Premenstrual syndrome (PMS) consists of a variety of symptoms that a woman experiences prior to the start of the menstrual cycle each month. Symptoms and severity vary from woman to woman, and some women experience almost nonexistent PMS, while others experience severe symptoms that can even interfere with their ability to function. Regardless of the level of severity of a woman’s PMS symptoms, most PMS symptoms usually dissipate once the actual period begins, and shortly after it has started, in some cases.
Symptoms of PMS
There are many symptoms of PMS, and some women are lucky enough to suffer from no PMS symptoms at all. Here is a list of just some of the possible symptoms that a woman can experience, although most women are only bothered by a few symptoms each month:
- Abdominal bloating
- Water weight gain – some women can gain as much as 5 pounds during this time each month.
- Cravings – some women crave various foods as a result of PMS. Some common food cravings are chocolate, salty snacks, crunchy treats, and savory foods.
- Depression – this can include crying spells and isolation from social activities.
- Muscle and joint pain and acne
- Anxiety and tension
- Insomnia, fatigue, headaches, and breast tenderness
- Constipation or diarrhea.
Severe PMS Symptoms
Some women experience severe PMS symptoms, where they suffer from many of the typical symptoms of PMS simultaneously, or they experience a few of the symptoms, but at a more intense level. Some women with severe PMS symptoms suffer from a high number of symptoms as well as a more intense level. The cause of severe PMS is unclear, as some women simply experience higher levels of hormonal changes, which can cause more severe symptoms. Other women may suffer from underlying conditions in which a hormonal imbalance may be present. Additionally, a susceptibility to more severe PMS symptoms could be hereditary, related to diet, activity level, and even lifestyle.
Some women with severe PMS symptoms might actually suffer from an undiagnosed psychiatric illness, and the hormonal changes that occur pre-menstrually can make these psychiatric symptoms more prominent. PMDD (premenstrual dysphoric disorder) is the clinical term to describe feelings of severe depression, extreme anger, hopelessness and helplessness, as well as stress and anxiety, which occurs on a monthly basis, just prior to the menstrual cycle.
History of PMS
Unlike what many people may believe, PMS is not a term that has been recognized since the beginning of time. In fact, PMS symptoms have only been acknowledged by medical professionals for about 70 years. Prior to that, women that reported premenstrual discomforts were told to “deal with it” and that it was all in their heads. Many women were even accused of “faking it” for attention.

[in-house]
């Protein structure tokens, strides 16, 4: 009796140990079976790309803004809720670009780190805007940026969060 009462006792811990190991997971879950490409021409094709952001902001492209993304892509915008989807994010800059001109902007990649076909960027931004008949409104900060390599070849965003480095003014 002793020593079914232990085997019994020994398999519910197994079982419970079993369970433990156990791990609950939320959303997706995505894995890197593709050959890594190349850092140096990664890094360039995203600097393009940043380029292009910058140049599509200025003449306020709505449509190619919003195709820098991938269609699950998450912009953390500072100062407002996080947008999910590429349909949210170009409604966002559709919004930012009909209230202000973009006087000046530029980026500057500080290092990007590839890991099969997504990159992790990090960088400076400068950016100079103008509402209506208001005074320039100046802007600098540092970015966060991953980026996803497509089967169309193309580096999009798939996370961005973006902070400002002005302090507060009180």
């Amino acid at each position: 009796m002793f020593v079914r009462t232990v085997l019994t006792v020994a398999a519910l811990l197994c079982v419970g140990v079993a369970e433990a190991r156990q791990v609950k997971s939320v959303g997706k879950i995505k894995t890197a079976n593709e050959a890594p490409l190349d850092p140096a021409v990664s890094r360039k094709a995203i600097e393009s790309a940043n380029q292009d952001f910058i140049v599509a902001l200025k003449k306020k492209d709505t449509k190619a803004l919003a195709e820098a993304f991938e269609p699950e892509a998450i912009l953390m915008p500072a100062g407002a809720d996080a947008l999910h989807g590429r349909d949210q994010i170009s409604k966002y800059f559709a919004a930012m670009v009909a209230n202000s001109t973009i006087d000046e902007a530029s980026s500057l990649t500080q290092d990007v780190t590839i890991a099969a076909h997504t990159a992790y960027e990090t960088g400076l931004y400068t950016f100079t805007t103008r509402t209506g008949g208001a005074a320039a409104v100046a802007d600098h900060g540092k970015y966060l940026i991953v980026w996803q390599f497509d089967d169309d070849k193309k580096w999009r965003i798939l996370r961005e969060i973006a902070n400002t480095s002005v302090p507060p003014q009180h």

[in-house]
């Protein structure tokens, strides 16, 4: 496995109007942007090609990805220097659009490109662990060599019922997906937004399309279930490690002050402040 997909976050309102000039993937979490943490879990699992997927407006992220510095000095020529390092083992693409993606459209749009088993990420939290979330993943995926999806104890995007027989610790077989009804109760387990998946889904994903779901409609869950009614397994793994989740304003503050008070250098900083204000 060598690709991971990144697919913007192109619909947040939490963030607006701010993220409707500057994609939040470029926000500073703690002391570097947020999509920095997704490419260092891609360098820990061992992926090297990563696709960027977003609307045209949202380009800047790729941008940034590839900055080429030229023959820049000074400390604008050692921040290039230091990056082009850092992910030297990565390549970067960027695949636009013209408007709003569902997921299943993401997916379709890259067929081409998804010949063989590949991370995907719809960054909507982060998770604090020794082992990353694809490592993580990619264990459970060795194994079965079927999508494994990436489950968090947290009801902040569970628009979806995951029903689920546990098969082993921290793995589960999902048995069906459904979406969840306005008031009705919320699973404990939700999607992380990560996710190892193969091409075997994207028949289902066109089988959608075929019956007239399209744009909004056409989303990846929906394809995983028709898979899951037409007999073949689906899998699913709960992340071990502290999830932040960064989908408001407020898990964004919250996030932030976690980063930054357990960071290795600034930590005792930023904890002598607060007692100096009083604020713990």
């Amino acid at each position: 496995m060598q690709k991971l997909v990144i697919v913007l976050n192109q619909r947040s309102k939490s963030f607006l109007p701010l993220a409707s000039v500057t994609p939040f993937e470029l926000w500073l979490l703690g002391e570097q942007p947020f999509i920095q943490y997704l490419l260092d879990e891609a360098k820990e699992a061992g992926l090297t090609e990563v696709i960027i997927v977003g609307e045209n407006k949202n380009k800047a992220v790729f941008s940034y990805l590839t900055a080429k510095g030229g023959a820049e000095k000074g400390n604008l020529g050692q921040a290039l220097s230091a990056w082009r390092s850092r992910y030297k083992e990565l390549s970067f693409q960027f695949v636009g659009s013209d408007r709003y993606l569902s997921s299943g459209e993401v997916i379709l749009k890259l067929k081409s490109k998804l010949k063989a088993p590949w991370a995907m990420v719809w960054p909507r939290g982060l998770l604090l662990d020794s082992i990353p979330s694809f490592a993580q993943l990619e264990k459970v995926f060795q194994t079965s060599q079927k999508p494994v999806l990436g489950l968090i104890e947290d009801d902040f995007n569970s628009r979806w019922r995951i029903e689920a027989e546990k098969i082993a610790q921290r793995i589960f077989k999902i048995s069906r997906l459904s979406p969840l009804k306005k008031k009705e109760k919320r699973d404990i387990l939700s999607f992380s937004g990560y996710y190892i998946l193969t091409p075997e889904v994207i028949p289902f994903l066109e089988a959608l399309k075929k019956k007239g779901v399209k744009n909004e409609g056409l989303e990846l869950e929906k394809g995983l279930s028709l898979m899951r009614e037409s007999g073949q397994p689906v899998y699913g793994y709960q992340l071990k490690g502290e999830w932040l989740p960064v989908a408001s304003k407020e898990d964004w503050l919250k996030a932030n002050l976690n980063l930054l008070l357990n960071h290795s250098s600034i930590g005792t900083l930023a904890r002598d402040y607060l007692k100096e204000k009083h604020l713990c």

Robert Frank, a scientist and gynecologist, was the first person to publish written proof of the existence of PMS. His studies lead him to discover that many women experience excessive estrogen levels just prior to their menstrual cycles each month, which he noted is what causes many common PMS discomforts in women.
The actual term “PMS” was introduced in 1953, when Katharine Dalton, an English doctor, co-authored an article that appeared in the British Medical Journal. The article was written after Dalton and her partner performed extensive research on the abundance of symptoms that occur within a few days to two weeks of a woman’s menstrual cycle. The duo wanted to make the public aware of the existence of PMS.
There is no single test available to diagnose PMS. Most women are able to determine on their own that their symptoms are related to their periods, therefore “diagnosing” it themselves. If a woman is experiencing new symptoms, or symptoms that have increased in severity, then she should definitely see her doctor. The symptoms could possibly be caused by another condition which has nothing to do with her period.
Causes of PMS
Doctors aren’t sure exactly what causes PMS. The cause in one woman may be totally different in another woman. Like many researchers have discovered, PMS symptoms can, in fact, be caused by high levels of estrogen. However, not every woman’s PMS symptoms is as a result of elevated estrogen levels. Researchers have been more successful at determining effective methods for alleviating PMS symptoms, rather than discovering a specific cause.
Treating PMS Symptoms